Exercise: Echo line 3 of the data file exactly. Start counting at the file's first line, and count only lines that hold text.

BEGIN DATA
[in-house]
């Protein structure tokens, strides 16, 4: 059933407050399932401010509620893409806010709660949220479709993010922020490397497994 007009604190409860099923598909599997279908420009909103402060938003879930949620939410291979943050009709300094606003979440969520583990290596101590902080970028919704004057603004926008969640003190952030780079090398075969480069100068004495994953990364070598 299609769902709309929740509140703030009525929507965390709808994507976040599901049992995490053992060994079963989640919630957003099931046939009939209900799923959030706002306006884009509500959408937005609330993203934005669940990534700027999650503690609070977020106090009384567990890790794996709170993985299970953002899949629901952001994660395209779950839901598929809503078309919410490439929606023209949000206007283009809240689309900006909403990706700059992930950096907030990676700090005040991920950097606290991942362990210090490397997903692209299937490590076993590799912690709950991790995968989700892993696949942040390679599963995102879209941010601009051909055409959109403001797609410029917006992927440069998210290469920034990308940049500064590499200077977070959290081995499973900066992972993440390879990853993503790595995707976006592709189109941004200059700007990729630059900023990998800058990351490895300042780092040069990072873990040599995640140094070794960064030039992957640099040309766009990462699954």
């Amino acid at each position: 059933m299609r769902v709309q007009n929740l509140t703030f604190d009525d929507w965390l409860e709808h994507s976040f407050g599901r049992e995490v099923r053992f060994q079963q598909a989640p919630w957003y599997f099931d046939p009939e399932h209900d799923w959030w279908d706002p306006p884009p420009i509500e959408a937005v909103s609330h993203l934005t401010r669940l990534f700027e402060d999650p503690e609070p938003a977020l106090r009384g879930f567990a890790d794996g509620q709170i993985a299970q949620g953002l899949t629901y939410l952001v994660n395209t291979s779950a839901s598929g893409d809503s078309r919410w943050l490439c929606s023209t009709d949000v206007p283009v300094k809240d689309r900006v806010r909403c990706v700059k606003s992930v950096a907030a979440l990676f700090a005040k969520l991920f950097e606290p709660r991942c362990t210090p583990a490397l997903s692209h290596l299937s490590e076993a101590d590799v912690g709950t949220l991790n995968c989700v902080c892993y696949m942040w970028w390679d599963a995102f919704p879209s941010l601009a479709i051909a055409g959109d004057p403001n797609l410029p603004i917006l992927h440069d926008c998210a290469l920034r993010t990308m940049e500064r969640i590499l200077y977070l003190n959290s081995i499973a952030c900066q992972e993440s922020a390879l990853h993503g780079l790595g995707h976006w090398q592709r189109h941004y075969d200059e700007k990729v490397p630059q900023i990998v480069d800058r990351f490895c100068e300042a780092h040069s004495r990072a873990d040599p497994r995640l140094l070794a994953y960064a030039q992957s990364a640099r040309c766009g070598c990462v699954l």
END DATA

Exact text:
């Amino acid at each position: 059933m299609r769902v709309q007009n929740l509140t703030f604190d009525d929507w965390l409860e709808h994507s976040f407050g599901r049992e995490v099923r053992f060994q079963q598909a989640p919630w957003y599997f099931d046939p009939e399932h209900d799923w959030w279908d706002p306006p884009p420009i509500e959408a937005v909103s609330h993203l934005t401010r669940l990534f700027e402060d999650p503690e609070p938003a977020l106090r009384g879930f567990a890790d794996g509620q709170i993985a299970q949620g953002l899949t629901y939410l952001v994660n395209t291979s779950a839901s598929g893409d809503s078309r919410w943050l490439c929606s023209t009709d949000v206007p283009v300094k809240d689309r900006v806010r909403c990706v700059k606003s992930v950096a907030a979440l990676f700090a005040k969520l991920f950097e606290p709660r991942c362990t210090p583990a490397l997903s692209h290596l299937s490590e076993a101590d590799v912690g709950t949220l991790n995968c989700v902080c892993y696949m942040w970028w390679d599963a995102f919704p879209s941010l601009a479709i051909a055409g959109d004057p403001n797609l410029p603004i917006l992927h440069d926008c998210a290469l920034r993010t990308m940049e500064r969640i590499l200077y977070l003190n959290s081995i499973a952030c900066q992972e993440s922020a390879l990853h993503g780079l790595g995707h976006w090398q592709r189109h941004y075969d200059e700007k990729v490397p630059q900023i990998v480069d800058r990351f490895c100068e300042a780092h040069s004495r990072a873990d040599p497994r995640l140094l070794a994953y960064a030039q992957s990364a640099r040309c766009g070598c990462v699954l």